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Lathe motor question "Variable Speed"
« on: April 18, 2008, 07:22:41 AM »
Ok  more advice needed.

I am starting converting my lathe shortly, it is single phase 240 volt. Harrison M250

I want some control over the spindle speed, what is the best way to get this regardless of cost. Cheaper options will be considered also.

Any links to circuits for spindle speed encoders also welcome.

Thanks
Phil_H
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Offline Hood

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Re: Lathe motor question "Variable Speed"
« Reply #1 on: April 18, 2008, 08:55:39 AM »
Best option is an AC Servo, torque from zero to full revs, certainly not cheap though unless you find suitable drive and motor on eBay.
Hood
Re: Lathe motor question "Variable Speed"
« Reply #2 on: April 19, 2008, 03:01:05 AM »
Thanks Hood.

What am i looking for, can you be more specific ?

Phil_H
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Offline jimpinder

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Re: Lathe motor question "Variable Speed"
« Reply #3 on: April 19, 2008, 06:35:55 AM »
I will suggest the alternative  - which is  - replace your spindle motor with a three phase motor (about twice the power) then use a single phase to 3 phase inverter to control the speed. PWM and M3 and M4 signals are readily available from Mach 3.

I say "twice the power" becasue you do loose torque at lower speeds with an inverter - but I am assuming you have a gearbox on the Harrisson

I only say this becasue I've done it, and I know Hood has done the servo option - the choice is yours.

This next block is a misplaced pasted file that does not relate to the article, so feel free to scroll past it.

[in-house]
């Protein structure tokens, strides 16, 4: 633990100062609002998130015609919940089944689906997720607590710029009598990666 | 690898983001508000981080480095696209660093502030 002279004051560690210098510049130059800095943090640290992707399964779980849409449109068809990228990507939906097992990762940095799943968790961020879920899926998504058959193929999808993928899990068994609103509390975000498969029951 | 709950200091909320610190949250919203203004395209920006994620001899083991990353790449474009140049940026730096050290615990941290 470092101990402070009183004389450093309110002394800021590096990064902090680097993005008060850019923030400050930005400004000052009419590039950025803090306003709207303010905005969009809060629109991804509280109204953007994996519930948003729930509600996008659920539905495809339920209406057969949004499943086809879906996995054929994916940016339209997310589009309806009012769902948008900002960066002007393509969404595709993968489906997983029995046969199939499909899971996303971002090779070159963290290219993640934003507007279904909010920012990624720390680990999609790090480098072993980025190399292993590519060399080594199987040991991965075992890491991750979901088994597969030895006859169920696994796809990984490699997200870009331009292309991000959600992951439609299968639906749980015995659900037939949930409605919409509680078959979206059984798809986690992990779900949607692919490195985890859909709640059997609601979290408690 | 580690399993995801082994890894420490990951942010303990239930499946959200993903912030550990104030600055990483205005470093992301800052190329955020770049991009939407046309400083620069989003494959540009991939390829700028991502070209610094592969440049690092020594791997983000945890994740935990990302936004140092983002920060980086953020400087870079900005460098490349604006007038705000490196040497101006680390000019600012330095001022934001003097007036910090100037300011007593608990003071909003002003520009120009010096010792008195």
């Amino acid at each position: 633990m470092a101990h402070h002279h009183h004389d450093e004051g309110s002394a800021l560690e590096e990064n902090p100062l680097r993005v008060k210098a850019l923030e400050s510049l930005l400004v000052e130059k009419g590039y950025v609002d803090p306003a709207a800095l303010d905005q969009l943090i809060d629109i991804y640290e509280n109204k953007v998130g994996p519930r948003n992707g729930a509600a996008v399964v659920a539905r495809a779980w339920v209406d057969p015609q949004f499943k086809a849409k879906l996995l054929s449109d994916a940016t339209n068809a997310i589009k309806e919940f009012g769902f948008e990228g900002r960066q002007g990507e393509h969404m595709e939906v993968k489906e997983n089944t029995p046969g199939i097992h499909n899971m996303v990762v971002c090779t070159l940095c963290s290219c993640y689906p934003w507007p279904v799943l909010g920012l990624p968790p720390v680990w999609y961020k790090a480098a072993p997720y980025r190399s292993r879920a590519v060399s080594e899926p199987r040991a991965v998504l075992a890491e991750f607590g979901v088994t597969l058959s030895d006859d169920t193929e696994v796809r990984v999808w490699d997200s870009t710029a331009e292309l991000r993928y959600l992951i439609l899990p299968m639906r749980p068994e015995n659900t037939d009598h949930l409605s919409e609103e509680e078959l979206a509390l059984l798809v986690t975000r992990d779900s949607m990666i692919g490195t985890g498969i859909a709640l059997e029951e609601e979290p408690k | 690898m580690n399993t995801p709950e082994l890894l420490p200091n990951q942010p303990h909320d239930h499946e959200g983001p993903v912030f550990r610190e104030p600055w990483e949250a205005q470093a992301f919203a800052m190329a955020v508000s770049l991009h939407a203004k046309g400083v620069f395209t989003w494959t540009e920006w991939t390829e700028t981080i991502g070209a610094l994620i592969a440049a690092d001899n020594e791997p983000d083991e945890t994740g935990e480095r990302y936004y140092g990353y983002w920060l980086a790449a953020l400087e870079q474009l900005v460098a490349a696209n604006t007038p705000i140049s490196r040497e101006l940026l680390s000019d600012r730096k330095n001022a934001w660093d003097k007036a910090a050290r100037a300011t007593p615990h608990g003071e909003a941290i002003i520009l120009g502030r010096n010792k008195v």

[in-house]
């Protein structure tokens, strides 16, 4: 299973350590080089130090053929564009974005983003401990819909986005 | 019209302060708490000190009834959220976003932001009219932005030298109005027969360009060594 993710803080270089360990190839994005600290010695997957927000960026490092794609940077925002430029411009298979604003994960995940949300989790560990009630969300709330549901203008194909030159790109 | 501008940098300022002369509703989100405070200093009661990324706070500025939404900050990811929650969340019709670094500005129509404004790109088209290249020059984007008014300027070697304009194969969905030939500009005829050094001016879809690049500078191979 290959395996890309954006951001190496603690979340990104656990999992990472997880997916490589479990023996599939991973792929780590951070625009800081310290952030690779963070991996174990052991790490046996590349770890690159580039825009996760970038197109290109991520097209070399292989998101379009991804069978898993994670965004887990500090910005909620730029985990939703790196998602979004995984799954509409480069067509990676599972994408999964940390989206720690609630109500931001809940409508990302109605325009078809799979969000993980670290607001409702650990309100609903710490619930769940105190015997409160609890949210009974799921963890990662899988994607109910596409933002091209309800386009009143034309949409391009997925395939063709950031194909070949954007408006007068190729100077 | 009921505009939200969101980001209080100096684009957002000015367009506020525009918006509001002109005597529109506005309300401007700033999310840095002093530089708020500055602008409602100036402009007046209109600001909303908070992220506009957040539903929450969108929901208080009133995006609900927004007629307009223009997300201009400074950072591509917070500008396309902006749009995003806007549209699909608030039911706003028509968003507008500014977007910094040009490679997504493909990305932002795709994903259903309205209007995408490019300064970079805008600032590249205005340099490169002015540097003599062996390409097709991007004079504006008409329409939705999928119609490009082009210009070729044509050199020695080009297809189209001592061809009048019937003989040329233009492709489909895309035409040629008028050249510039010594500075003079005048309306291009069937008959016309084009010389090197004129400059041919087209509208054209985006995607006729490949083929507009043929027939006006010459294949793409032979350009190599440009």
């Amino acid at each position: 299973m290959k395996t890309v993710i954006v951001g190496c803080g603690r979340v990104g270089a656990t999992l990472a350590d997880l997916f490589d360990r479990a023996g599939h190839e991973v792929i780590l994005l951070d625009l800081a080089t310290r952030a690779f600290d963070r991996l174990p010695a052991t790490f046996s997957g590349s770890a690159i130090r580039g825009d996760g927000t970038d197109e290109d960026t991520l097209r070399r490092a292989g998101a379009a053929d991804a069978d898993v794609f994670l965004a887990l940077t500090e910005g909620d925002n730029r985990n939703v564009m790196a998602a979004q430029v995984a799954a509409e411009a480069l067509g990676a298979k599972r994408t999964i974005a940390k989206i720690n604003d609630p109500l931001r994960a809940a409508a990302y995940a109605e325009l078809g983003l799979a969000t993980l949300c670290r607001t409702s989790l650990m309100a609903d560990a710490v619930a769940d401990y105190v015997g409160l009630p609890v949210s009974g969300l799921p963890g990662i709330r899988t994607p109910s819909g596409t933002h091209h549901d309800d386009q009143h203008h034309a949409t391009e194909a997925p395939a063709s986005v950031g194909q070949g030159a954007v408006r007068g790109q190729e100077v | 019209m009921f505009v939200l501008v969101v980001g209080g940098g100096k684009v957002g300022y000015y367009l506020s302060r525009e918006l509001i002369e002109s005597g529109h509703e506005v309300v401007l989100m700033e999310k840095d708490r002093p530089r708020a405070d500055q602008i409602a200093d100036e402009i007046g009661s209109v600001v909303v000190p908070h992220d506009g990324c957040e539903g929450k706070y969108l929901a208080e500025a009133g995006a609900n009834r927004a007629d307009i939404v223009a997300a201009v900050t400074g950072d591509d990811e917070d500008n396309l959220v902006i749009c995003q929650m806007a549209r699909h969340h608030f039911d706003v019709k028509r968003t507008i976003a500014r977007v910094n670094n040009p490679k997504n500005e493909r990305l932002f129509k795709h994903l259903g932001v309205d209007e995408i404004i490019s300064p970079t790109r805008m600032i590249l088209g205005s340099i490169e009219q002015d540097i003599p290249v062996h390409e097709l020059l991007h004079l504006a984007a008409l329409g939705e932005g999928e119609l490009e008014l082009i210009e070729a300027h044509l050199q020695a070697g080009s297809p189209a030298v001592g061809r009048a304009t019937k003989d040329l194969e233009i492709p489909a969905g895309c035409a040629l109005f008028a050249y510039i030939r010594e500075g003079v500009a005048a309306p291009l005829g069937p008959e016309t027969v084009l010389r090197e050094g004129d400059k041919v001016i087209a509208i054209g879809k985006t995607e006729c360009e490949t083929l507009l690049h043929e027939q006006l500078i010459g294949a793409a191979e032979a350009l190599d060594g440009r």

« Last Edit: April 19, 2008, 06:37:45 AM by jimpinder »
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Re: Lathe motor question "Variable Speed"
« Reply #4 on: April 19, 2008, 08:15:10 AM »
Thanks for the answer Jim.

What i want to know is how much power is lost, i know that is a really tough question to quantify.

Can you give any more clues or real world examples, in the main i will be setting the speed via the gearbox and using the speed control to fine tune the speed.

Phil_H
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Offline Hood

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Re: Lathe motor question "Variable Speed"
« Reply #5 on: April 19, 2008, 08:51:05 AM »
I have a VFD and induction motor on my mill. It is a good quality Mitsubishi drive but just the standard Bridgeport 2HP motor so I dont know if its an inverter duty motor. I have heard that the inverter duty motors dont drop off so much in torque but how good they are I dont know. What I do know is with my VFD/motor combination I lose too much torque if I go down below 50% of the motors rated frequency. I still use the vari speed pulleys on the mill to get to the rough speed range and then fine tune by the VFD (external potentiometer). I was considering hooking the VFD to Mach but after using the mill for a while I decided there was no point as the drop off in torque would be no use for the varying types of work I do.
 As Jim has said you could go up a few HP on the motor and that would help things a great deal.